The state of Sino-American relations is, to say the least, most worrying.
Past the imbroglio involving an alleged spy balloon, both Washington and Beijing alike have become increasingly explicit about the role they envision the other as playing – or not playing – in their respective worldviews. Upon postponing his pre-scheduled visit to China, Secretary of State Antony Blinken took up and amplified unverified rumors concerning China allegedly supplying lethal aid to Russia, while during the recently concluded Two Sessions, the Chinese leadership explicitly panned the American political establishment for its attempts at “containment, encirclement, and suppression” of China.
As much as both sides have independently emphasized the importance of preventing the Sino-American relationship from descending into an all-out new Cold War or a hot war, even, such rhetorics appear to have been little more than mere lip service in face of the increasing acrimony that is stacking up across all dimensions of bilateral relations. Financial and capital raising has been weaponized and politicized as American regulators seek to further limit access by Chinese companies to Western capital through American markets, and China aims to thwart the dollar hegemony by proactively promoting the RMB as an alternative currency of circulation.
Much as I have long been an advocate and fan of greater, deeper Sino-American relations, the nationalistic and isolationist voices across both sides of the Pacific are unfortunately winning out, and it behoves any sensible pacifist to recognize the daunting challenges ahead, in order to navigate the frothy waters with due care.
There is little we can do in shaping the governments of either China or America - both are institutions with their internal governing logics and interests, and that cannot be easily engaged or nudged in particular directions. We must be realistic, and feasible. As academics, businesspersons, and investors, we must prepare for the worst. In practice, this entails three key, direct prescriptions.
First, we need to scenario-plan and conceptualize thoroughly what the possible worst-case scenarios are. From flashpoints such as Taiwan and South China Seas, to tail-end risks involving economic downturns and persistent recessions, we need to map out clearly the full range of possible outcomes - and the movements in the window of possibilities - in order to mentally prepare for their occurrence. Denial is not an option, especially given the demonstrated rapidity and thoroughness of financial blockades and economic sanctions mounted in the aftermath of the Russian invasion of Ukraine.
Second, while we could do little in persuading Beijing or Washington to act otherwise, we can exercise our role as bridge-builders and connectors in advising prominent regional blocs such as ASEAN and EU on how to maneuver and maintain resilience amidst the treacherous times. Corporations should start diversifying into non-aligned countries, such as Indonesia, which have repeatedly affirmed their desires to not take a concrete and restrictive side amidst the increasingly fractious global environs. Preventing spillovers into these regions would in turn require policymakers and politicians in these countries to remain vigilant against foreign interference and co-optation efforts.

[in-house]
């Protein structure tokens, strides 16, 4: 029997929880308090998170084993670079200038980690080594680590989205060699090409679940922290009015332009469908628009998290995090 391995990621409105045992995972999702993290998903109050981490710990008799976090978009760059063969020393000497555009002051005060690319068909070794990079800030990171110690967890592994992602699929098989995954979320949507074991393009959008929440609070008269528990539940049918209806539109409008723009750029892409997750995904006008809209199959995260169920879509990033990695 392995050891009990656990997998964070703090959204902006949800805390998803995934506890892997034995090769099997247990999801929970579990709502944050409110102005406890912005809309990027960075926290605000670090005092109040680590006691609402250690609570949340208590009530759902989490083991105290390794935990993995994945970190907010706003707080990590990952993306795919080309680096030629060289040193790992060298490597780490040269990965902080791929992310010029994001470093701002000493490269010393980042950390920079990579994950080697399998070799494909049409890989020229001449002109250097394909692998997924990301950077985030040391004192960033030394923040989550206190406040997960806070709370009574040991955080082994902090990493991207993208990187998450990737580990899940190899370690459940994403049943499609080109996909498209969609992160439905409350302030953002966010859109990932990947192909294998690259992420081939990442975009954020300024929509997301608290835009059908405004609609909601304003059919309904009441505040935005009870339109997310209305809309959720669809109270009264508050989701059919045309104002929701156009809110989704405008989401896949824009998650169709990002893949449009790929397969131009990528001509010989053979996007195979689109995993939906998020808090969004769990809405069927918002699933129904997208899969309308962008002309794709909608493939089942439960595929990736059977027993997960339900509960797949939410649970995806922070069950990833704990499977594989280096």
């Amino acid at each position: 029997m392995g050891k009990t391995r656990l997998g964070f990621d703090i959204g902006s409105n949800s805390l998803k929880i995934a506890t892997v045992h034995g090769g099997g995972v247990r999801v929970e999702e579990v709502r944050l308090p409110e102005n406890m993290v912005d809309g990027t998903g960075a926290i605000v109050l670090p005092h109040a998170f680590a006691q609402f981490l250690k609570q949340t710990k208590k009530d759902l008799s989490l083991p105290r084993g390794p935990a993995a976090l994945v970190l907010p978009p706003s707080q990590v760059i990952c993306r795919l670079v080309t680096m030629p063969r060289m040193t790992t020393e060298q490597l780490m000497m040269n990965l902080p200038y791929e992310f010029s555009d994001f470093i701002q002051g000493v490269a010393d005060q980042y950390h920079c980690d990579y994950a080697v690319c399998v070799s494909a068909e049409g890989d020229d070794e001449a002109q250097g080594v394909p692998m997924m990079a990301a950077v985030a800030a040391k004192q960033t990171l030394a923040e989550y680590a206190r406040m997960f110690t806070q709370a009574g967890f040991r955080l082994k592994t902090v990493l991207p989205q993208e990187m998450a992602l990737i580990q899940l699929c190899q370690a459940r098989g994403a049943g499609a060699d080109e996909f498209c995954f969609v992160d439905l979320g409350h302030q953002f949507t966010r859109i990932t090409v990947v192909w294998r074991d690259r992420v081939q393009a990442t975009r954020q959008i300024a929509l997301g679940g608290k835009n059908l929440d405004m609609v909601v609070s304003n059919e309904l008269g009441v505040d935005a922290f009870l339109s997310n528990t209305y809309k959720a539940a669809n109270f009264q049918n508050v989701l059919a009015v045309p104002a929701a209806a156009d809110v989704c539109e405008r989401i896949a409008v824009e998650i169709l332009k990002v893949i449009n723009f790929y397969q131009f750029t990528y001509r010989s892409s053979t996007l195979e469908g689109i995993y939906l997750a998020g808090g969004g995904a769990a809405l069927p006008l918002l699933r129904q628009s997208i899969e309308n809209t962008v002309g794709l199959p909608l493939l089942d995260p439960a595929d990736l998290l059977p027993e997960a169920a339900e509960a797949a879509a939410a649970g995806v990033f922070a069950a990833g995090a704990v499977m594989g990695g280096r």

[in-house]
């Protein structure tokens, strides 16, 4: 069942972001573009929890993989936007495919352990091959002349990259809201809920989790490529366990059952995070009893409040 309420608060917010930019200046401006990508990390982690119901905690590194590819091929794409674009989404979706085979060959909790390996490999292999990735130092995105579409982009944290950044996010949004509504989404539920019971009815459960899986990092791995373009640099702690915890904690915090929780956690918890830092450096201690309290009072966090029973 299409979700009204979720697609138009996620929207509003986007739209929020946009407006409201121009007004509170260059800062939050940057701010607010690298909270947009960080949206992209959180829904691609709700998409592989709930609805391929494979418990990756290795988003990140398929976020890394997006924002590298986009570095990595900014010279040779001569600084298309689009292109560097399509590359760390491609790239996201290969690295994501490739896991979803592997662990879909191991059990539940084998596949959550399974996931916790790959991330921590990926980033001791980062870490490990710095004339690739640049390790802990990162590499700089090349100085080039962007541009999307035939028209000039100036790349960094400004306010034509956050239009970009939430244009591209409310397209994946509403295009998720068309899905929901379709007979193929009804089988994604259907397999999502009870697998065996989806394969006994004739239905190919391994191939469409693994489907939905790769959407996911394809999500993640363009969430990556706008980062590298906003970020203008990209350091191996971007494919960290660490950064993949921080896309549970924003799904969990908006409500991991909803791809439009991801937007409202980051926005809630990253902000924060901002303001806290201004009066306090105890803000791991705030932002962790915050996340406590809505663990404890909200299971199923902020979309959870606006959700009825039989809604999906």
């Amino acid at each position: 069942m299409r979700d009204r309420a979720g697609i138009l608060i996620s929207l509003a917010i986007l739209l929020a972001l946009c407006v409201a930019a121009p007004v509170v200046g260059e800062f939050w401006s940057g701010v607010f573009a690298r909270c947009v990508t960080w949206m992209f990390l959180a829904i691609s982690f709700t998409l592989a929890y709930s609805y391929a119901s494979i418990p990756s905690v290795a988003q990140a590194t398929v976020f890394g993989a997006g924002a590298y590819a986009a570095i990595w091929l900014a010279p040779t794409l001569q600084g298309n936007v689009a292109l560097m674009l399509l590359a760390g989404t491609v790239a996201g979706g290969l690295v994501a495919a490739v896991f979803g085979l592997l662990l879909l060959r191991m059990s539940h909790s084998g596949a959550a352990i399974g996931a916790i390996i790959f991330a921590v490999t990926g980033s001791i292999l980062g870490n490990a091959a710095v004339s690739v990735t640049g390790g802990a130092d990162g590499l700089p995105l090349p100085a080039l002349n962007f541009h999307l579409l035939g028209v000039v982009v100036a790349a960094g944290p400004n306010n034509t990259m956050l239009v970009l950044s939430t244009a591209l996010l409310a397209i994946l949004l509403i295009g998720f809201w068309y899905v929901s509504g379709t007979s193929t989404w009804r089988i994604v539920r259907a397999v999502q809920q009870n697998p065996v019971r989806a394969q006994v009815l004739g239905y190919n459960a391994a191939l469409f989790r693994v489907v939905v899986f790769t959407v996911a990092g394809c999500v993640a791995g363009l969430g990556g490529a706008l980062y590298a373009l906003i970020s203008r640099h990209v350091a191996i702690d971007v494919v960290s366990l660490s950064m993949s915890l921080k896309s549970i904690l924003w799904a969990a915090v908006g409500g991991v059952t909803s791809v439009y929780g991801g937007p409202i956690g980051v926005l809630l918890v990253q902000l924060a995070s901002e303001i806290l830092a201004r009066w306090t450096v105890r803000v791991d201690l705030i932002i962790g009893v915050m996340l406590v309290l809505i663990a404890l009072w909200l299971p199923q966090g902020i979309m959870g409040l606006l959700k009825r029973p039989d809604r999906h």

Third, as citizens, and as people, we must adjust our mindsets to brace ourselves for a protracted period of Sino-American rivalry, confrontation, and antagonism. This does not mean that we forego the long-standing trade and investment agreements that have made our economic relationship so fundamentally enduring; or the people-to-people exchanges that have sublimated the Sino-American relationship with largesse and authenticity. If anything, it means that we must take these opportunities for engagement and dialogue more seriously - for each and every backchannel conversation held, could well be enabling indirectly the aversion of a walking disaster due to happen. These three prescriptions comprise ways by which we must engage in sensible, measured, albeit necessary ‘worst-case scenario’ planning.
If realism is what prevents us from total helplessness, then it is sanguine optimism in hoping for the best, that leads us to eventual paths forward. The Sino-American relationship is deeply wounded, but it is not dead.
We must remain on the active look-out for prospective moments and spaces for collaboration, especially when it comes to mediating and managing geopolitical tensions in third-party regions (e.g. over tensions in Israel and Palestine, or the Horn of Africa and peacekeeping operations), supporting the Global South with food and medical aid, or identifying means by which global macroeconomic stability can be preserved. These are low-hanging fruits, but they are important for reasons beyond their direct impact: their successes would vindicate the view that these two disparate and occasionally rivalrous countries can and do in fact talk, and that such talk can yield constructive outcomes.
Fundamentally, it is in neither Beijing nor Washington’s interest to frame Sino-American relations as a strictly zero-sum and ideological game. The Manichean characterization, that this is purportedly a contest between the ‘China Model’ and the ‘Western Model,’ or between so-called totalitarian and democratic regimes, does not serve anyone’s interests. We should do away with these erroneous and disingenuous labels, as opposed to getting bogged down in them. Hoping for the best, I suppose, requires us to be willing to think and dream with more audacity.